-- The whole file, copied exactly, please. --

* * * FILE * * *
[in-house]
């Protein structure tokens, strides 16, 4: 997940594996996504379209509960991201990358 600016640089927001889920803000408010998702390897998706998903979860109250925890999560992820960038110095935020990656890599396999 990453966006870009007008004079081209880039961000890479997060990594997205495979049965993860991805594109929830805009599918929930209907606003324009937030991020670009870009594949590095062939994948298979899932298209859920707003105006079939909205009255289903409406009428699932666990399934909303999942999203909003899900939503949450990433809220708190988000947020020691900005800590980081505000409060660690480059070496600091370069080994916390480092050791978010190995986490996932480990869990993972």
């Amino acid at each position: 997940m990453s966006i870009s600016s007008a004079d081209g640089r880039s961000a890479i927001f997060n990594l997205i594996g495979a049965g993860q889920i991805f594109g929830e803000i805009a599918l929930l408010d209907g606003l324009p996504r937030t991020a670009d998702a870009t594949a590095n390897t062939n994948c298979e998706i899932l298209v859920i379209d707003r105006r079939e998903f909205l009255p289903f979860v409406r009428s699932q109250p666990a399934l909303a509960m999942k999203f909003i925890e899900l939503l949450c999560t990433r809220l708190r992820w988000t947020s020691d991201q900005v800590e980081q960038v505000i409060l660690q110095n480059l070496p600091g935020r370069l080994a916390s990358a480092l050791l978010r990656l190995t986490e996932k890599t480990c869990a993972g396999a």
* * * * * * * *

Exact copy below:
[in-house]
């Protein structure tokens, strides 16, 4: 997940594996996504379209509960991201990358 600016640089927001889920803000408010998702390897998706998903979860109250925890999560992820960038110095935020990656890599396999 990453966006870009007008004079081209880039961000890479997060990594997205495979049965993860991805594109929830805009599918929930209907606003324009937030991020670009870009594949590095062939994948298979899932298209859920707003105006079939909205009255289903409406009428699932666990399934909303999942999203909003899900939503949450990433809220708190988000947020020691900005800590980081505000409060660690480059070496600091370069080994916390480092050791978010190995986490996932480990869990993972």
């Amino acid at each position: 997940m990453s966006i870009s600016s007008a004079d081209g640089r880039s961000a890479i927001f997060n990594l997205i594996g495979a049965g993860q889920i991805f594109g929830e803000i805009a599918l929930l408010d209907g606003l324009p996504r937030t991020a670009d998702a870009t594949a590095n390897t062939n994948c298979e998706i899932l298209v859920i379209d707003r105006r079939e998903f909205l009255p289903f979860v409406r009428s699932q109250p666990a399934l909303a509960m999942k999203f909003i925890e899900l939503l949450c999560t990433r809220l708190r992820w988000t947020s020691d991201q900005v800590e980081q960038v505000i409060l660690q110095n480059l070496p600091g935020r370069l080994a916390s990358a480092l050791l978010r990656l190995t986490e996932k890599t480990c869990a993972g396999a």